Global real lending growth was 3.6% in 2012, much the same as in 2011 and down from 4% in 2010 according to Fitch Ratings, which says this is well below a pace that would cause renewed concerns about over-lending.
The credit ratings agency (CRA) reports in its latest ‘Macro-Prudential Risk Monitor’ that real credit growth in the developed world was a meagre 0.5%. The pace of credit contraction has declined in a number of countries but there are few signs of any major pick up in credit growth. By contrast in emerging markets (EMs), even though generally slowing, credit growth was around 7.5% in both Latin America and Asia, 5.5% in Middle East/Africa, but only 1% in Emerging Europe.
The ratio of credit to gross domestic product (GDP) was stable in 2012 at 160% on average for developed markets and 53% in EMs. Despite substantial falls in some crisis countries, there is no sign of a generally falling trend in credit/GDP. However, in the developed world, credit/GDP is falling increasingly below trend and indeed is now below trend in the majority of countries.
The combination of stable credit/GDP and generally slowing real credit growth explains the continued progression of countries into lower risk categories. Australia, Denmark, Malta and the Netherlands and in EMs Brazil and Colombia all move into the Macro-Prudential Indicator (MPI) score 1 category in the latest report.
Rapid lending growth is confined to a handful of emerging markets. 13 countries – all EMs – experienced real credit growth of more than 15% in 2011/12 and therefore are in the MPI 2 category. Credit growth picked up significantly, to a double-digit pace, in Azerbaijan, Belarus, Bolivia, China, Guatemala, Saudi Arabia and Venezuela. But Africa has the most countries showing a significant pick-up in real credit growth – Ghana, Lesotho, Rwanda and Zambia. The increase is from a low base and reflects increased bank lending penetration alongside rapid economic development. There is little evidence of asset bubbles, though in some cases (Angola, Cameroon, Gabon and Rwanda) data limitations may obscure warning signals.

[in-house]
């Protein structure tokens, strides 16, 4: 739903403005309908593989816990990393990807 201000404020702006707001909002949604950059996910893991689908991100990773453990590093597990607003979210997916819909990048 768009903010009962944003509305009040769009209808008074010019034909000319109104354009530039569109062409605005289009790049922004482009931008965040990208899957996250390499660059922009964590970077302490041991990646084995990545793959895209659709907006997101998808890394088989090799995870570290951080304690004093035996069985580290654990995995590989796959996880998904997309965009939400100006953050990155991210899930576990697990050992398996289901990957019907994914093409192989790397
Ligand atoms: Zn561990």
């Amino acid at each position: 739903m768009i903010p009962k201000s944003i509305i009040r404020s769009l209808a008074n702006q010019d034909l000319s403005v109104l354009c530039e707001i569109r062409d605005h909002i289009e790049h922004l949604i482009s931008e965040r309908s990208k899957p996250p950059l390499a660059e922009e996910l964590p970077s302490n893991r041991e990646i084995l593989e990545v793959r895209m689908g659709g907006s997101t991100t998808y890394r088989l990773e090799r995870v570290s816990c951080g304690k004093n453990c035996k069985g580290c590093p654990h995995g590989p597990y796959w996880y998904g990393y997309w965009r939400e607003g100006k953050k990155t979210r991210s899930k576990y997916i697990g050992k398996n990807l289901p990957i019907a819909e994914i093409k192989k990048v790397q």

Increased MPI scores are confined to EMs: Ghana, Qatar, Russia, Venezuela and Zambia all rise to MPI 2 in this report. There are no new MPI 3s.
Sluggish or slowing credit growth brings lower MPI scores in Cyprus and Uganda (MPI 2) as well as Australia, Brazil, Colombia, Denmark, Malta and the Netherlands (MPI 1). The lower score for Cyprus is because it’s former MPI 3 score, which pre-dates the current banking crisis, was based on 2009 data which drops out of the assessment period (2010-2012) in this report.
Changes in bank viability ratings result in three Bank Stress Index (BSI) changes: Azerbaijan and Ireland improve to b; Cyprus weakens to c.
The proposals of both US presidential candidates could shake up operating conditions in several sectors, reports the credit ratings agency.
The Danish shipping and oil conglomerate confirmed that it will separate its businesses into stand-alone transport and energy divisions.
The central bank has tweaked its stimulus programme and is making a fresh effort to push Japan’s inflation rate above its 2% target.
Despite faster payment technologies, business-to-business payments by paper cheque show no sign of decline from three years ago.